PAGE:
Snagging yet another cover is Arizona Muse, who is Vogue Mexico's cover model of choice for May 2014. The American beauty was photographed by Nagi Sakai and wears Vera Wang in a rather beautiful shot. This certainly isn't Muse's first Vogue cover, the Estée Lauder spokesperson has fronted a dozen of them (her Vogue Paris November 2011 cover being my personal favorite).
IMAGE CREDIT: TWITTER.COM/VOGUEMEXICO
"She snatches Vogue covers month after month, it's like the only thing she does now," writes TheoG, noting the number of Vogue covers Muse has to her name.
Bertrando3 was happy to see Ms. Arizona: "She looks stunning, I'm really fond of her from the beginning. It's nice to see her keep booking Vogue covers and maintaining a high fashion profile."
"I remember when Arizona Muse was a thing… It's nice to still see her pop up every now and then…" commented A.D.C.
Below is an "alternative" cover, which Mexican Vogue regularly releases alongside their actual covers:
IMAGE CREDIT: FACEBOOK.COM/VOGUEMEXICO
"She looks really good on the first cover. The second one's nice, but it looks random for a cover," writes justaguy.
Nepenthes commented, "Arizona looks gorgeous on the first cover [despite] the awkward layout. The second one is just okay."
Urban Stylin was tired of seeing these Chanel pieces and wrote, "Love it, the first especially, the dress in the second is over used." I, on the other hand, am loving the use of all of these Chanel pieces — I adore that print!
Check out the thread and be part of the discussion here.
By now, the fashion set has come to know and love Tavi Gevinson, editorial wunkderkind that leapt onto the fashion blogging scene in 2008 with The Style Rookie, her personal blog offering insightful views on fashion and fantastic #OOTDs that looked like a stylist put them together. Gevinson is way beyond her Style Rookie days, since solidifying herself as an old pro, launching Rookie, a lifestyle site for teenage girls. Today, Gevinson turns 18, making her a real-life adult on paper. But as the adage goes, age ain't nothin' but a number, and though she's reached this milestone age, we think that Gevinson's been a grown up way before the clock struck midnight on Monday.
Let's be real: Tavi Gevinson is more mature than plenty of people twice her age who have been calling themselves "adults" since she was learning how to tie her shoes. The editrix has an old soul, and has dropped so much knowledge and common sense on us over the years, we thought it appropriate to pay tribute, on her 18th birthday, to the most level-headed teenager around.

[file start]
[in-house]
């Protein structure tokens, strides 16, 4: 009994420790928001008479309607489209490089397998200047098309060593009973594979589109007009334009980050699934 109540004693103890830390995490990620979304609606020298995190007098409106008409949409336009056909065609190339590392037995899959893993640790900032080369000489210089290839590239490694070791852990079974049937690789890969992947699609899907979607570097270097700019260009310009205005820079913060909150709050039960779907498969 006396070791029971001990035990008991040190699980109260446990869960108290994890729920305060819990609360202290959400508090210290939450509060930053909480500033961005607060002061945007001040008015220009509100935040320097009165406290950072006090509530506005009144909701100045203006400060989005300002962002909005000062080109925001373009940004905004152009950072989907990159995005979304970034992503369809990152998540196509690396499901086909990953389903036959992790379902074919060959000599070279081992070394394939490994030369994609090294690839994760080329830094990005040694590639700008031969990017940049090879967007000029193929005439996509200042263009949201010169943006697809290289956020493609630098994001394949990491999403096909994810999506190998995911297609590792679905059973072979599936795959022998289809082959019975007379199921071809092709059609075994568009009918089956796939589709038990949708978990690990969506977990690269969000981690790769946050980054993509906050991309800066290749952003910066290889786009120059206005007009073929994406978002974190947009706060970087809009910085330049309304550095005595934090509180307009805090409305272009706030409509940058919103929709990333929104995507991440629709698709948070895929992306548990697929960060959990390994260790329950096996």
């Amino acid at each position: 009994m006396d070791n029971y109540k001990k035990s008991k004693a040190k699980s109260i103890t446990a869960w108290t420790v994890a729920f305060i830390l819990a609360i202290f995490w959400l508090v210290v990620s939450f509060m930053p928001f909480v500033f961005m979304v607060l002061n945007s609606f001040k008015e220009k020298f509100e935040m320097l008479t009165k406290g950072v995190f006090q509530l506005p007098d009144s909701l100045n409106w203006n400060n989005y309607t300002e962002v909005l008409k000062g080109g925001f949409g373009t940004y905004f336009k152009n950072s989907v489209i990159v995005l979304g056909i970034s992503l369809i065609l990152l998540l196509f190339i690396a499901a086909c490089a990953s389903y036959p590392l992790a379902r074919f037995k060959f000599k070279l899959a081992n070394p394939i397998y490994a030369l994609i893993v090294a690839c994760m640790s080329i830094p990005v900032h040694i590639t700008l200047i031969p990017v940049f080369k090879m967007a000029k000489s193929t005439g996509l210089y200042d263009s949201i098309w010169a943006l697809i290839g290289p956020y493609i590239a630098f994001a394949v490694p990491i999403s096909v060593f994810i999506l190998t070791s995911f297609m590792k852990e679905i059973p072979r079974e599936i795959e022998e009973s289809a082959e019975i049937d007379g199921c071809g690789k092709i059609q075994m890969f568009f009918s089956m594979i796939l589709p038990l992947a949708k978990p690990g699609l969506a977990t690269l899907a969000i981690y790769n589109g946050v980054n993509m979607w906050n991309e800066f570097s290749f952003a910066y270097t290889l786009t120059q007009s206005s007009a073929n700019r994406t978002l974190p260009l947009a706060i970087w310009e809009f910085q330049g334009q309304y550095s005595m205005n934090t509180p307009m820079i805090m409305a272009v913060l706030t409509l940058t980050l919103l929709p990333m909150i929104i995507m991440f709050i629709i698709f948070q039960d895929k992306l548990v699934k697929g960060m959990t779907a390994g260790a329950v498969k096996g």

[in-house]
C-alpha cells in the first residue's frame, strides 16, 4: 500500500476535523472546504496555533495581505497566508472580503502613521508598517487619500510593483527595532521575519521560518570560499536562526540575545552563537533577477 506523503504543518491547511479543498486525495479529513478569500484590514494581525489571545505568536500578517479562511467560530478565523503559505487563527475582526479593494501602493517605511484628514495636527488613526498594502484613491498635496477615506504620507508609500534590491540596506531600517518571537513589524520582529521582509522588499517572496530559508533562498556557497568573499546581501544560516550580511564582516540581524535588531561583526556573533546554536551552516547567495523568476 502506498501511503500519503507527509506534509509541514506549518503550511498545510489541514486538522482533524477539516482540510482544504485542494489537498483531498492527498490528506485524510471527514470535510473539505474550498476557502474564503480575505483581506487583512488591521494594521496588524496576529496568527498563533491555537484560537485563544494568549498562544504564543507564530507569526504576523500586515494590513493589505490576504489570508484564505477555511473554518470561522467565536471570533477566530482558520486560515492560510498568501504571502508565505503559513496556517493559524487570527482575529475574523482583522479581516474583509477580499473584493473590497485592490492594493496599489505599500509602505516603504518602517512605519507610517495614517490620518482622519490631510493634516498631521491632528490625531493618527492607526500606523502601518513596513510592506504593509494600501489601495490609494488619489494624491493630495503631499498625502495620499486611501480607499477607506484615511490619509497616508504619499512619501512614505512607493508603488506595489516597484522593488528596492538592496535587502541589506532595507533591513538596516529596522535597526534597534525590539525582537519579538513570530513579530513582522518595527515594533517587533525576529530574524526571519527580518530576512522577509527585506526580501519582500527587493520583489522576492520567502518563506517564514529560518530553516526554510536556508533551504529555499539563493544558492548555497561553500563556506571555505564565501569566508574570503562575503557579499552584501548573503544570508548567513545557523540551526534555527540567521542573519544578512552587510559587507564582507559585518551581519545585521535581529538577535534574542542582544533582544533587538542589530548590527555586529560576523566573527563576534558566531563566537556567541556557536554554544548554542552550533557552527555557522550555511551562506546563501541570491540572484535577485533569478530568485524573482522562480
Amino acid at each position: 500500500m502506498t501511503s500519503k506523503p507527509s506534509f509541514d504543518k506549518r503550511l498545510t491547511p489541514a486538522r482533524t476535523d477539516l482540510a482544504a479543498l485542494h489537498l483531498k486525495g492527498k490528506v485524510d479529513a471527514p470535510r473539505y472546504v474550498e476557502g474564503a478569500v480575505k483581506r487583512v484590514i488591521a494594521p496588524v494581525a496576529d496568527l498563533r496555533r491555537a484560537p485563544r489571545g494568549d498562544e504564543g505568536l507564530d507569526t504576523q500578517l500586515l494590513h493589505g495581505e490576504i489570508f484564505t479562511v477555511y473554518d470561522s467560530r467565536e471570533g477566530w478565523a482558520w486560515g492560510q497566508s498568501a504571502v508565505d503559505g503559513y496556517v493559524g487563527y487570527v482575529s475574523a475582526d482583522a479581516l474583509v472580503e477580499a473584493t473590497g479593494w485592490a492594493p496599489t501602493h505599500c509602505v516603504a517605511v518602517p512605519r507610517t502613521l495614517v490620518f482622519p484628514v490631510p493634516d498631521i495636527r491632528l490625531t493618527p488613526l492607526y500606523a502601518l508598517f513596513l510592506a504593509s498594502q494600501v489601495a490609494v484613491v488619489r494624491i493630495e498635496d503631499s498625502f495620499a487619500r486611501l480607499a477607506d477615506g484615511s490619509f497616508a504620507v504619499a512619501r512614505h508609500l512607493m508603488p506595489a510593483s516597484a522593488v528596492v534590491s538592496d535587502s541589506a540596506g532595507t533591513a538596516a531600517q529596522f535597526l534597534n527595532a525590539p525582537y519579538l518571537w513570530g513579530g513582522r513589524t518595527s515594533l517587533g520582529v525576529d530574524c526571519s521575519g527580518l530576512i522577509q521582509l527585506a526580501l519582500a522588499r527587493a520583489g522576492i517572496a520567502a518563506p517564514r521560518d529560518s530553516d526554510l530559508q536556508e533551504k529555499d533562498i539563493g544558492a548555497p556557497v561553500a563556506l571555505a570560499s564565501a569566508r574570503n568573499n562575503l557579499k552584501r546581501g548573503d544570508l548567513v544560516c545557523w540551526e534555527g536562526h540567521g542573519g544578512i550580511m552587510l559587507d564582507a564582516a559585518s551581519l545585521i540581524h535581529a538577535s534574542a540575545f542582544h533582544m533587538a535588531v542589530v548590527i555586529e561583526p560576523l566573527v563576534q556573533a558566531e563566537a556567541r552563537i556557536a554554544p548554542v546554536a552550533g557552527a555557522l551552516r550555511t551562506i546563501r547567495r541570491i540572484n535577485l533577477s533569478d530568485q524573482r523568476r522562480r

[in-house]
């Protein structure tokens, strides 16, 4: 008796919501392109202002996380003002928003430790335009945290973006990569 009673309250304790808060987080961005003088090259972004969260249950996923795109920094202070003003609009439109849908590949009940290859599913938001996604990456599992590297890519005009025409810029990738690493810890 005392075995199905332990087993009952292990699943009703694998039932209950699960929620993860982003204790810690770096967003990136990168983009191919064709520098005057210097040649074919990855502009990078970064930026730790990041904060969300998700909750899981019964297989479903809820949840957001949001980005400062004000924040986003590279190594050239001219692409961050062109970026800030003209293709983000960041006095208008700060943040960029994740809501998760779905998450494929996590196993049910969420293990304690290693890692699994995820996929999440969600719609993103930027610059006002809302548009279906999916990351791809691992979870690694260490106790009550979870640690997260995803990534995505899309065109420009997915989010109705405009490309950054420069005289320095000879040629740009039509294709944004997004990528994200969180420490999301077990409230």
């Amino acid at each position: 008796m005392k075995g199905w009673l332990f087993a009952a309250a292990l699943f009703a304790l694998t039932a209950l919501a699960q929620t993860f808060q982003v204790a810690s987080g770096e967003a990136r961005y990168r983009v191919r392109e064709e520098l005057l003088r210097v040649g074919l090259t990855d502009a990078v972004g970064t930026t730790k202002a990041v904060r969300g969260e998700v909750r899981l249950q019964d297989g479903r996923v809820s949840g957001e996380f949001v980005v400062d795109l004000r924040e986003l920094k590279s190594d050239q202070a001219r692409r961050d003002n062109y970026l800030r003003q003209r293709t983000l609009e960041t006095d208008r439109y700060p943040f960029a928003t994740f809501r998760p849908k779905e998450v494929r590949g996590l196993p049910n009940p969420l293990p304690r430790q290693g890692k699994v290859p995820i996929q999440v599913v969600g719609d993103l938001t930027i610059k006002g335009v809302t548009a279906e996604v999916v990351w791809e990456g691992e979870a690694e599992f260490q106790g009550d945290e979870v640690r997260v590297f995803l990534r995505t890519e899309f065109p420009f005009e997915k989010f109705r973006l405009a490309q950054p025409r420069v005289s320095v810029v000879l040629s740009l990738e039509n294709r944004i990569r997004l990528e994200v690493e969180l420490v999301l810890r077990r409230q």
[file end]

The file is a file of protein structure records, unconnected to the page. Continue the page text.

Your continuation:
These 8 quotes from Tavi that prove she's been grown long before she could vote:
"I look back at some of the things that I wore and I don't really like them now but I like that I wore them and I think it's kind of cool that a bunch of adults, you know, appreciate it that a young person was actually trying to make a really bleak day in middle school more interesting."
"The best cure for procrastination is to have so much on your plate that procrastination is no longer an option."
"When I started Rookie, there were a lot of girls like me who had fashion blogs and loved getting dressed up and thinking about appearance, not in a stressful women's magazine way, but in a creative way. I can understand how some feminists who've fought against things like style or beauty defining all women might feel confused about how we can discuss self-esteem and being your own person, but also write so much about fashion. But for Rookie, fashion is about personal expression and creativity. And I want there to be a place where women can do that, where you can care about fashion, and even be super girly, and it doesn't necessarily mean that you're not also smart or confident or strong."
"There's danger in glorifying negative emotions as fuel for art."
"I wanted to start a website for teenaged girls that was not kind of this one-dimensional strong character empowerment thing, because one thing that can be very alienating about a misconception of feminism in that girls then think that to be feminists, they have to live up to being perfectly consistent in their beliefs, never being insecure, never having doubts, having all the answers…and this is not true and actually, recognizing all the contradictions I was feeling became easier once I realized that feminism was not a rule book but a discussion, a conversation, a process."
“People expect women to be that easy to understand, and women are mad at themselves for not being that simple. When in actuality, women ARE complicated. Women are multifaceted. Not because women are crazy. But because people are crazy, and women happen to be people.”
"One is that feminism is for smart girls, and fashion is supposedly for stupid girls. I mean, I remember when I was writing [both] about fashion and occasionally about feminism, it was like [annoyed voice] 'Won’t she just give up this fashion crap and be smart already?' I just remember feeling, 'What, the only people who write about fashion should be stupid?' So there’s that, that they both have these different raps. And then because fashion is always about appearance, the industry is deeply flawed, and something that dictates how a woman should look and what her body should be like doesn't’t seem feminist. And it’s not. But a lot of fashion isn’t like that."
“I think you have to take the approach that feminism is ultimately about freedom.”